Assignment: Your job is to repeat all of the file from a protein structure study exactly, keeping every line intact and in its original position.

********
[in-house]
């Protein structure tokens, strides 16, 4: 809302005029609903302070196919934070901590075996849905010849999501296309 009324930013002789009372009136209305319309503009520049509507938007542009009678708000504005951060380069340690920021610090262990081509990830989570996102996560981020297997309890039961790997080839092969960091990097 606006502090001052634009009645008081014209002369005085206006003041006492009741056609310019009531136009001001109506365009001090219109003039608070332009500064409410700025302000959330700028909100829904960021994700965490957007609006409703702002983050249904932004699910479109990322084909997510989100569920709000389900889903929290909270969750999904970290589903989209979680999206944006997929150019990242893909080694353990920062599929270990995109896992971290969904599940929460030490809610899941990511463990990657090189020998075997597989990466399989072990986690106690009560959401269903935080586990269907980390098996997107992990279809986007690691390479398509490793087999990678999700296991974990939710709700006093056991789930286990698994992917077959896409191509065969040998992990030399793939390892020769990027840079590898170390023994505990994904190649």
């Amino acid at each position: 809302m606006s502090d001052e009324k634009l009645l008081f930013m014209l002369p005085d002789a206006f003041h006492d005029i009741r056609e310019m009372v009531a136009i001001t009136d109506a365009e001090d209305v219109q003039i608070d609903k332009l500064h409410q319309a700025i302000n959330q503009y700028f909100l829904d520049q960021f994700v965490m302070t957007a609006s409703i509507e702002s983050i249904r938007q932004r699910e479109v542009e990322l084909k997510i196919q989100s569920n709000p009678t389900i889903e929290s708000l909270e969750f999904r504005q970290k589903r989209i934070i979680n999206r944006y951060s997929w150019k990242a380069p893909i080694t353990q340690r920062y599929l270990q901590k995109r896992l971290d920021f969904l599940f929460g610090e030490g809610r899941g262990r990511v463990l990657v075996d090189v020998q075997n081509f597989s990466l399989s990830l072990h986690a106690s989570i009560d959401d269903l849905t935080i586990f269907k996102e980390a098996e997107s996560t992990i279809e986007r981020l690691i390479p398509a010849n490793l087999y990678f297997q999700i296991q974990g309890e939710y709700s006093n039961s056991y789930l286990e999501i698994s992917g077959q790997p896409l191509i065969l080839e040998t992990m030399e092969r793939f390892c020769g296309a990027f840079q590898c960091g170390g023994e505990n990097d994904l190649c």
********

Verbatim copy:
[in-house]
């Protein structure tokens, strides 16, 4: 809302005029609903302070196919934070901590075996849905010849999501296309 009324930013002789009372009136209305319309503009520049509507938007542009009678708000504005951060380069340690920021610090262990081509990830989570996102996560981020297997309890039961790997080839092969960091990097 606006502090001052634009009645008081014209002369005085206006003041006492009741056609310019009531136009001001109506365009001090219109003039608070332009500064409410700025302000959330700028909100829904960021994700965490957007609006409703702002983050249904932004699910479109990322084909997510989100569920709000389900889903929290909270969750999904970290589903989209979680999206944006997929150019990242893909080694353990920062599929270990995109896992971290969904599940929460030490809610899941990511463990990657090189020998075997597989990466399989072990986690106690009560959401269903935080586990269907980390098996997107992990279809986007690691390479398509490793087999990678999700296991974990939710709700006093056991789930286990698994992917077959896409191509065969040998992990030399793939390892020769990027840079590898170390023994505990994904190649």
């Amino acid at each position: 809302m606006s502090d001052e009324k634009l009645l008081f930013m014209l002369p005085d002789a206006f003041h006492d005029i009741r056609e310019m009372v009531a136009i001001t009136d109506a365009e001090d209305v219109q003039i608070d609903k332009l500064h409410q319309a700025i302000n959330q503009y700028f909100l829904d520049q960021f994700v965490m302070t957007a609006s409703i509507e702002s983050i249904r938007q932004r699910e479109v542009e990322l084909k997510i196919q989100s569920n709000p009678t389900i889903e929290s708000l909270e969750f999904r504005q970290k589903r989209i934070i979680n999206r944006y951060s997929w150019k990242a380069p893909i080694t353990q340690r920062y599929l270990q901590k995109r896992l971290d920021f969904l599940f929460g610090e030490g809610r899941g262990r990511v463990l990657v075996d090189v020998q075997n081509f597989s990466l399989s990830l072990h986690a106690s989570i009560d959401d269903l849905t935080i586990f269907k996102e980390a098996e997107s996560t992990i279809e986007r981020l690691i390479p398509a010849n490793l087999y990678f297997q999700i296991q974990g309890e939710y709700s006093n039961s056991y789930l286990e999501i698994s992917g077959q790997p896409l191509i065969l080839e040998t992990m030399e092969r793939f390892c020769g296309a990027f840079q590898c960091g170390g023994e505990n990097d994904l190649c």